Weezer’s “Black Album” May Be The Riskiest Yet

Weezer recently released the “Black Album” which experiments with genre. (Flickr)

Weezer recently released the “Black Album” which experiments with genre. (Flickr)

By Tommy Tedesco

Weezer, the rock group whose droning guitar riffs and unique lyrical style carved out a distinctive niche in the ‘90s alternative scene, is back with another album. Continuing in the tradition of self-titled studio releases distinguished by case color, Weezer released “Weezer (Black Album)” Friday, March 1.

Those familiar with Weezer’s critically-acclaimed “Blue Album” or cult classic “Pinkerton” may be disappointed that “Black Album” embarks on a new musical path. However, most fans expected as much; frontman Rivers Cuomo has been throwing curveballs since the “Green Album,” so longtime fans are no strangers to taking the good with the bad.

The question of whether Weezer’s new album is worth a listen must be dealt with in two separate categories. If you have never listened to Weezer before in your life, or if you love their recent material, you should absolutely listen to this album. As a fan of early ’90s Weezer, however, I will be writing this review from the perspective of someone who did not really like most of what post-”Green” Weezer had to offer.

The album opens with a jivey guitar riff over a shuffling beat on “Can’t Knock the Hustle.” The mix of Latin melodies in the trumpet, guitar, funk bass and rock beat create a texture that almost transcends genres, which is something seen on Weezer’s recent “Teal Album.”

The new Weezer sound established from the onset of this album mixes alternative rock with seemingly anything that works, from pop electronica to progressive jazz to Latin folk. While the usual lyrical issues persist and believe me, I did not enjoy hearing a 48-year-old Rivers Cuomo say “don’t step to me, b—h” —“Can’t Knock the Hustle” represents the “Black Album” at its best: experimental and fun.

The next track, “Zombie Bastards,” is much less interesting. Rather than continue the risk-taking that made the first track odd yet entertaining, Weezer opts for a very safe, modern pop sound. I have never been a fan of crowd noises (“ayys” and “oohs”) injected into choruses, and Cuomo does not change my mind here. Like most of late Weezer, it contains a catchy melody, but there is a great distance between catchy and good.

Weezer slows it down a bit on “High as a Kite,” falling back on some old sounds, much to my appreciation. This track is no instant classic, but I could see it as a weak entry on “White Album,” and that is certainly something. If you are a fan of the old Weezer sound — those droning guitars filling in all the empty space while Cuomo belts out a melody — then you will find something to enjoy in this track.

“Piece of Cake” has all the “doo-doos” and choral repetition you would expect from some garbage instant-hit on 92.3 FM. I like how Cuomo chose to fill in the bridge and chorus with sustained synth chords, but I do not like how I have to hear one of Weezer’s worst lines in history over it, repeated ad nauseum: “she cut me like a piece of cake,” over and over in that nasally, boyish delivery that can only be Rivers Cuomo. Man, sometimes it is okay to hire a ghostwriter.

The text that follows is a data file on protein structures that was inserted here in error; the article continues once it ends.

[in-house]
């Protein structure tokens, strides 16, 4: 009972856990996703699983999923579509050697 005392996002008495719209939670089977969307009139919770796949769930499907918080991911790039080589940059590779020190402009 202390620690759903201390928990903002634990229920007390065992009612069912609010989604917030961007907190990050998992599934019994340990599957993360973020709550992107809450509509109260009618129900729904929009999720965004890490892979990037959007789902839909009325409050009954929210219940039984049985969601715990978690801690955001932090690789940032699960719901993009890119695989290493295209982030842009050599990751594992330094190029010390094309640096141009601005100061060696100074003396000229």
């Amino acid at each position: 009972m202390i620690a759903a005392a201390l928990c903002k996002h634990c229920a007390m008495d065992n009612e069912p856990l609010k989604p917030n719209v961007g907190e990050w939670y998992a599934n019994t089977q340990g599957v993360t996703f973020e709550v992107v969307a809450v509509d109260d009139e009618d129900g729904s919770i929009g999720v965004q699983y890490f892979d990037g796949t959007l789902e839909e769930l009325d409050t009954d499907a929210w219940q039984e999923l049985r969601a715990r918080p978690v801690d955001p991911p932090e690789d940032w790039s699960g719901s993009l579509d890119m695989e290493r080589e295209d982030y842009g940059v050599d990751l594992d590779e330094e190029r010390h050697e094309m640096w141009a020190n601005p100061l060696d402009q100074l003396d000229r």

“I’m Just Being Honest” sounds like a late 2000s emo-pop hit. I really like it. It captures the same feeling the All-American Rejects do on “When The World Comes Down.” It is fun, singable and a little nostalgic.

In “The Prince Who Wanted Everything,” Cuomo tells a story. Sustained synth chords (a staple of this album) supplement a simple, repetitive guitar riff, but all the focus is on Cuomo’s voice. There is nothing too fancy in the drums, just a boom-chick with a strong backbeat calling back to Tears for Fears. The simple execution and lyrical style introduces a mix of pop-rock and folk storytelling, and it comes together quite nicely on this track.

A song I cannot figure out is “California Snow.” On one hand, the transition from the upbeat “Byzantine” to the dark mood, droning synth and echoey vocals of “California Snow” work as a sort of callback to “Pinkerton,” Weezer’s darkest album. On the other hand, Weezer throws in some staples of modern pop, which work as well as they always do in Weezer songs: not at all. The rap sections, for instance, performed by Cuomo, simply cannot be unheard (believe me, I have tried). The last 20 instrumental seconds of the track purely is where it really shines, and it completes the album on a dark, pondering note.

It is fun to jeer at new, strange sounds, but much more can be learned by picking out what works and what does not. As a fan of old Weezer, it took me a few listens to tune my ear to the new sound, but I think there is something enjoyable here. There is a lot that does not work at all, too, and I would never claim that Weezer should be applauded simply for the act of risk-taking in and of itself.

Still, Weezer’s search for a new sound is admirable, and they stumble across some memorable moments along the way. If nothing else, this album effectively communicates its central message: Weezer is going to keep making whatever music they want, and if old fans take issue, they are having too much fun to care.